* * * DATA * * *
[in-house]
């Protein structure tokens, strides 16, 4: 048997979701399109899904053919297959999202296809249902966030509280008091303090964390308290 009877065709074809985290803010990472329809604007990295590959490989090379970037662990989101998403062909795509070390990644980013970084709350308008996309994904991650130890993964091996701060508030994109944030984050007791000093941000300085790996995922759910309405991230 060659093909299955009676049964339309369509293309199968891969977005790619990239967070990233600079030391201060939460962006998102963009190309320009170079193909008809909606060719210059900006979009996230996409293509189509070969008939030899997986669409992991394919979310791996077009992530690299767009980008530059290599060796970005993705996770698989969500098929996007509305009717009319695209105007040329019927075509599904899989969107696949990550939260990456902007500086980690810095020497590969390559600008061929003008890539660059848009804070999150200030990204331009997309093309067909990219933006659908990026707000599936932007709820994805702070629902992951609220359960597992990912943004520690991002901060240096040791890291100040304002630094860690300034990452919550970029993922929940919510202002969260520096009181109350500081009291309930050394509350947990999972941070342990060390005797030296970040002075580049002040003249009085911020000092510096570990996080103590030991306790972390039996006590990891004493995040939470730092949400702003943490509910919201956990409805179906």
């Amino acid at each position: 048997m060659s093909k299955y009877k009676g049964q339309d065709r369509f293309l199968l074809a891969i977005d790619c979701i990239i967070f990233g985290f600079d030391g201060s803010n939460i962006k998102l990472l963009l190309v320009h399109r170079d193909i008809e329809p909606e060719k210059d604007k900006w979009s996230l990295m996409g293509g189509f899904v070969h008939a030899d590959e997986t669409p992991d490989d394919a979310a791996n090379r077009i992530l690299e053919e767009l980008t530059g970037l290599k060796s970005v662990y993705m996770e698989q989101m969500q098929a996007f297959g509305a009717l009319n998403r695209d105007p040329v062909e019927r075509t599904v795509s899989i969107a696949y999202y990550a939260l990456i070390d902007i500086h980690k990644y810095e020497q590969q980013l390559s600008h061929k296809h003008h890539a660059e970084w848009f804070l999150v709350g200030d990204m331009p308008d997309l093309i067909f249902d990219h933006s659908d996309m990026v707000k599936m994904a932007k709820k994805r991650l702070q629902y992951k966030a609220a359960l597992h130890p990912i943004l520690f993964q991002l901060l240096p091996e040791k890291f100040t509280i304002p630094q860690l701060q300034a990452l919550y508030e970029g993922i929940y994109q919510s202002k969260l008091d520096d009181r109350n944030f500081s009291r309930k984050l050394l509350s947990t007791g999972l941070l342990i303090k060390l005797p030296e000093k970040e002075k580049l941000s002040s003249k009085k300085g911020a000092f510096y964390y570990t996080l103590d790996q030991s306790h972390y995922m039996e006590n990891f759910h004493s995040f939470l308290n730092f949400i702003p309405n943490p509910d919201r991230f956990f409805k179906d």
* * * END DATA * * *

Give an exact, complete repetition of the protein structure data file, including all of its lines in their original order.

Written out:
[in-house]
């Protein structure tokens, strides 16, 4: 048997979701399109899904053919297959999202296809249902966030509280008091303090964390308290 009877065709074809985290803010990472329809604007990295590959490989090379970037662990989101998403062909795509070390990644980013970084709350308008996309994904991650130890993964091996701060508030994109944030984050007791000093941000300085790996995922759910309405991230 060659093909299955009676049964339309369509293309199968891969977005790619990239967070990233600079030391201060939460962006998102963009190309320009170079193909008809909606060719210059900006979009996230996409293509189509070969008939030899997986669409992991394919979310791996077009992530690299767009980008530059290599060796970005993705996770698989969500098929996007509305009717009319695209105007040329019927075509599904899989969107696949990550939260990456902007500086980690810095020497590969390559600008061929003008890539660059848009804070999150200030990204331009997309093309067909990219933006659908990026707000599936932007709820994805702070629902992951609220359960597992990912943004520690991002901060240096040791890291100040304002630094860690300034990452919550970029993922929940919510202002969260520096009181109350500081009291309930050394509350947990999972941070342990060390005797030296970040002075580049002040003249009085911020000092510096570990996080103590030991306790972390039996006590990891004493995040939470730092949400702003943490509910919201956990409805179906």
């Amino acid at each position: 048997m060659s093909k299955y009877k009676g049964q339309d065709r369509f293309l199968l074809a891969i977005d790619c979701i990239i967070f990233g985290f600079d030391g201060s803010n939460i962006k998102l990472l963009l190309v320009h399109r170079d193909i008809e329809p909606e060719k210059d604007k900006w979009s996230l990295m996409g293509g189509f899904v070969h008939a030899d590959e997986t669409p992991d490989d394919a979310a791996n090379r077009i992530l690299e053919e767009l980008t530059g970037l290599k060796s970005v662990y993705m996770e698989q989101m969500q098929a996007f297959g509305a009717l009319n998403r695209d105007p040329v062909e019927r075509t599904v795509s899989i969107a696949y999202y990550a939260l990456i070390d902007i500086h980690k990644y810095e020497q590969q980013l390559s600008h061929k296809h003008h890539a660059e970084w848009f804070l999150v709350g200030d990204m331009p308008d997309l093309i067909f249902d990219h933006s659908d996309m990026v707000k599936m994904a932007k709820k994805r991650l702070q629902y992951k966030a609220a359960l597992h130890p990912i943004l520690f993964q991002l901060l240096p091996e040791k890291f100040t509280i304002p630094q860690l701060q300034a990452l919550y508030e970029g993922i929940y994109q919510s202002k969260l008091d520096d009181r109350n944030f500081s009291r309930k984050l050394l509350s947990t007791g999972l941070l342990i303090k060390l005797p030296e000093k970040e002075k580049l941000s002040s003249k009085k300085g911020a000092f510096y964390y570990t996080l103590d790996q030991s306790h972390y995922m039996e006590n990891f759910h004493s995040f939470l308290n730092f949400i702003p309405n943490p509910d919201r991230f956990f409805k179906d």